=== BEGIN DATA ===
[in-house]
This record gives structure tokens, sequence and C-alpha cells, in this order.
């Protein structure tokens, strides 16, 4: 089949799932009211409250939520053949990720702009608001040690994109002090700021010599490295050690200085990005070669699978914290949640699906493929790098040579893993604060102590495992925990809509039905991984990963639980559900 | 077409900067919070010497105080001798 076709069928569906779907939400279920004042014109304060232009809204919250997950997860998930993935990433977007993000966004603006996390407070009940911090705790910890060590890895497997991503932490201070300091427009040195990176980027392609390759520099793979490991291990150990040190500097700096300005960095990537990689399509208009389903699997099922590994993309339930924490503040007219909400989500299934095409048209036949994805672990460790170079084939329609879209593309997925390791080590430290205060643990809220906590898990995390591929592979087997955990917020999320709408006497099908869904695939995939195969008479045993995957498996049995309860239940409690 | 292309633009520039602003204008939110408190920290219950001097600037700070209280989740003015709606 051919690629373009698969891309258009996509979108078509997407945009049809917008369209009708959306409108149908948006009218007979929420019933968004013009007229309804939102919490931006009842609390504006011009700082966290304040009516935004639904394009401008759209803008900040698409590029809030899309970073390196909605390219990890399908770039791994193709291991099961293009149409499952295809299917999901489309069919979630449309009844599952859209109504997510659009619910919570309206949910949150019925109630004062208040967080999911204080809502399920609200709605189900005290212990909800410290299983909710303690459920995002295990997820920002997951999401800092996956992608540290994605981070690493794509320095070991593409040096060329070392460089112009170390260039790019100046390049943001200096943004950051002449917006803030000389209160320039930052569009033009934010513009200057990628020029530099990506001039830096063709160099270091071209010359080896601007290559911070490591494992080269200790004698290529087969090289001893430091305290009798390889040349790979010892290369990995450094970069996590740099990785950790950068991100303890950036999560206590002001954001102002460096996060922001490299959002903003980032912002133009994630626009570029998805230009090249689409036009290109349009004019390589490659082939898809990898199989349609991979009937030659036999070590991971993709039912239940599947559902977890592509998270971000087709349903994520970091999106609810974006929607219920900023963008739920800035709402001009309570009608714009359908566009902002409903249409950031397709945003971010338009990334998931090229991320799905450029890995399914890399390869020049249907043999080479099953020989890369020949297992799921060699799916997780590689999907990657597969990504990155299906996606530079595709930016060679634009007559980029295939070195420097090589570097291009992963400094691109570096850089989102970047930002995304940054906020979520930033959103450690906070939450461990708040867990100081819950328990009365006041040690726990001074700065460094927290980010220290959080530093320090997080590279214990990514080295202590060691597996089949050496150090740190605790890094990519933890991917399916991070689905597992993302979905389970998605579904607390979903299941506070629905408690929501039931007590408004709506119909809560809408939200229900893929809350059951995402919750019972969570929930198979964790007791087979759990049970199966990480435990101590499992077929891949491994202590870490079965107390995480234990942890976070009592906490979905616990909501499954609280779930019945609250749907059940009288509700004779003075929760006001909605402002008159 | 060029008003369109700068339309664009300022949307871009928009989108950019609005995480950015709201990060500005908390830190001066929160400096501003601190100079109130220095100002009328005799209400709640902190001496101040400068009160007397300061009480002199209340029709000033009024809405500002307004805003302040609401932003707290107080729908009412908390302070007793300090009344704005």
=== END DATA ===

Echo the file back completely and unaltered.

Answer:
[in-house]
This record gives structure tokens, sequence and C-alpha cells, in this order.
């Protein structure tokens, strides 16, 4: 089949799932009211409250939520053949990720702009608001040690994109002090700021010599490295050690200085990005070669699978914290949640699906493929790098040579893993604060102590495992925990809509039905991984990963639980559900 | 077409900067919070010497105080001798 076709069928569906779907939400279920004042014109304060232009809204919250997950997860998930993935990433977007993000966004603006996390407070009940911090705790910890060590890895497997991503932490201070300091427009040195990176980027392609390759520099793979490991291990150990040190500097700096300005960095990537990689399509208009389903699997099922590994993309339930924490503040007219909400989500299934095409048209036949994805672990460790170079084939329609879209593309997925390791080590430290205060643990809220906590898990995390591929592979087997955990917020999320709408006497099908869904695939995939195969008479045993995957498996049995309860239940409690 | 292309633009520039602003204008939110408190920290219950001097600037700070209280989740003015709606 051919690629373009698969891309258009996509979108078509997407945009049809917008369209009708959306409108149908948006009218007979929420019933968004013009007229309804939102919490931006009842609390504006011009700082966290304040009516935004639904394009401008759209803008900040698409590029809030899309970073390196909605390219990890399908770039791994193709291991099961293009149409499952295809299917999901489309069919979630449309009844599952859209109504997510659009619910919570309206949910949150019925109630004062208040967080999911204080809502399920609200709605189900005290212990909800410290299983909710303690459920995002295990997820920002997951999401800092996956992608540290994605981070690493794509320095070991593409040096060329070392460089112009170390260039790019100046390049943001200096943004950051002449917006803030000389209160320039930052569009033009934010513009200057990628020029530099990506001039830096063709160099270091071209010359080896601007290559911070490591494992080269200790004698290529087969090289001893430091305290009798390889040349790979010892290369990995450094970069996590740099990785950790950068991100303890950036999560206590002001954001102002460096996060922001490299959002903003980032912002133009994630626009570029998805230009090249689409036009290109349009004019390589490659082939898809990898199989349609991979009937030659036999070590991971993709039912239940599947559902977890592509998270971000087709349903994520970091999106609810974006929607219920900023963008739920800035709402001009309570009608714009359908566009902002409903249409950031397709945003971010338009990334998931090229991320799905450029890995399914890399390869020049249907043999080479099953020989890369020949297992799921060699799916997780590689999907990657597969990504990155299906996606530079595709930016060679634009007559980029295939070195420097090589570097291009992963400094691109570096850089989102970047930002995304940054906020979520930033959103450690906070939450461990708040867990100081819950328990009365006041040690726990001074700065460094927290980010220290959080530093320090997080590279214990990514080295202590060691597996089949050496150090740190605790890094990519933890991917399916991070689905597992993302979905389970998605579904607390979903299941506070629905408690929501039931007590408004709506119909809560809408939200229900893929809350059951995402919750019972969570929930198979964790007791087979759990049970199966990480435990101590499992077929891949491994202590870490079965107390995480234990942890976070009592906490979905616990909501499954609280779930019945609250749907059940009288509700004779003075929760006001909605402002008159 | 060029008003369109700068339309664009300022949307871009928009989108950019609005995480950015709201990060500005908390830190001066929160400096501003601190100079109130220095100002009328005799209400709640902190001496101040400068009160007397300061009480002199209340029709000033009024809405500002307004805003302040609401932003707290107080729908009412908390302070007793300090009344704005």